If you do not have powers of attorney in place or if what you have is more than five years old, we strongly recommend that you meet with your estate planning attorney to set them in place immediately. You never know when illness or an accident will strike, nor do you know the impact it will have on your family or children if you have no plan or an outdated plan in place.

We, at the Law Office of Patricia E. Tichenor, P.L.L.C., will be glad to help you with any legal advice or documents needed to ensure your estate’s security. Contact Northern Virginia attorneys Patricia E. Tichenor and Camellia Safi today to set your appointment.

Appraising Your Estate for Transfer, Divorce or Inheritance

Appraising Your Estate for Transfer, Divorce or Inheritance

Appraising Your Estate for Transfer, Divorce or Inheritance
NOVA Estate Lawyers – Leesburg, VA

When it comes time for disposal or transition of your marital property due to divorce or property inherited by you from a deceased relative, one of the first things you may need to determine is its appraised value, whether for re-sale or buy-out purposes.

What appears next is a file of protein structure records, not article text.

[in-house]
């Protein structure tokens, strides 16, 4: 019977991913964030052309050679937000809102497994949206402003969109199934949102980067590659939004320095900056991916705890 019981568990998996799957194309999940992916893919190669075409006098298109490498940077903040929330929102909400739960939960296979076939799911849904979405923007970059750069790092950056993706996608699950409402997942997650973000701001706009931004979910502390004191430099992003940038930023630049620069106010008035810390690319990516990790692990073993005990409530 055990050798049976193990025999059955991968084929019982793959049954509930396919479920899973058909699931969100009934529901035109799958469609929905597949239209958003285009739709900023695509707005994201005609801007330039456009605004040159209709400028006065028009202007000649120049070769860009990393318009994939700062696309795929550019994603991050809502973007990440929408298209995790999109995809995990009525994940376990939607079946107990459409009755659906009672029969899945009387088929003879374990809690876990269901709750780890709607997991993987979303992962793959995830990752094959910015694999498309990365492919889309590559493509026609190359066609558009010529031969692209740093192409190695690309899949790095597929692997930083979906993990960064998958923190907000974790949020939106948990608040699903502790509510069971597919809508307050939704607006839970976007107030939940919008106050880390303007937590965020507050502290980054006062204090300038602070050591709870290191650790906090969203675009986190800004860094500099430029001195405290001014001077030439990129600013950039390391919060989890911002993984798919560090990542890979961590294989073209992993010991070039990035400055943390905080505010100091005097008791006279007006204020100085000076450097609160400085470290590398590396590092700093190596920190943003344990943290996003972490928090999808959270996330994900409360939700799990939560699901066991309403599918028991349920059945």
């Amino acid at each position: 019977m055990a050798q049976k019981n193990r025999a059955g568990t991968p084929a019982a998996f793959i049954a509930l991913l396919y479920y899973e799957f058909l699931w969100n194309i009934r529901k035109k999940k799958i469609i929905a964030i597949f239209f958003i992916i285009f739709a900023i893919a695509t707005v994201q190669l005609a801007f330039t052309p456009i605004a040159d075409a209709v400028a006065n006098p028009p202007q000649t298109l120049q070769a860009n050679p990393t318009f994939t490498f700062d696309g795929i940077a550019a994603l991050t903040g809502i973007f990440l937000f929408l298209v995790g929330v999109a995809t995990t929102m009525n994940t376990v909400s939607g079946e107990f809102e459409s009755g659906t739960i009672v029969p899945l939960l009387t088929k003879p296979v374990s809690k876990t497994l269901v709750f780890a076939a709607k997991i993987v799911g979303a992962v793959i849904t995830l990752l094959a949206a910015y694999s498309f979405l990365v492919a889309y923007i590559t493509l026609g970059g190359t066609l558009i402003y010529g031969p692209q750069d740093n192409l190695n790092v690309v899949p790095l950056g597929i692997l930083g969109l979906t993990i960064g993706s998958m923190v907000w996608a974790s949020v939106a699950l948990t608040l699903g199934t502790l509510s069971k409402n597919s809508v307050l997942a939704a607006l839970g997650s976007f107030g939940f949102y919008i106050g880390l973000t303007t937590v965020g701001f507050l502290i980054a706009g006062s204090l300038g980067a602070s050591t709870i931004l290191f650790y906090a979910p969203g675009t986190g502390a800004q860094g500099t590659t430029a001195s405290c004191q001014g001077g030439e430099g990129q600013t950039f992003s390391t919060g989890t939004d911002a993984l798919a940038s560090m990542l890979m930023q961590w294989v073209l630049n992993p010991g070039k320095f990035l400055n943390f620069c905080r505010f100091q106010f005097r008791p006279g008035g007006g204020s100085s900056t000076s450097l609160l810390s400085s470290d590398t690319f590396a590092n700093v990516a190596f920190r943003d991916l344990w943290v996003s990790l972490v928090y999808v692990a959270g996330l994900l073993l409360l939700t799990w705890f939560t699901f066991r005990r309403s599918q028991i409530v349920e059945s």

There are many items to consider within a marital or probate estate, including your financial assets, furniture and household goods, vehicles, and property, and most of the time people say, “I don’t know what it’s worth.” That’s why you need a third-party professional.

Often having to determine this information through the turmoil of a divorce or loss of a loved one is too difficult, and, depending on the nature of the asset, it may be best to employ the services of a professional appraiser to help determine the value.

Although there may be free web services, it can be risky to rely solely on those alone to determine an accurate value, and, for purposes of a divorce, that type of information may be deemed inadmissible by the judge on grounds of “hearsay” or “speculation,” or “lay person lacking expertise to give the appraisal.” It is also likely you might find multiple values on the web and not have a real idea of the actual value of your specific asset. There are many intricacies such as age, condition and desirability that come into play that are not readily available through an Internet listing. Art, certain kinds of collections (such as rare coins), and even jewelry can be especially vulnerable to value fluctuations.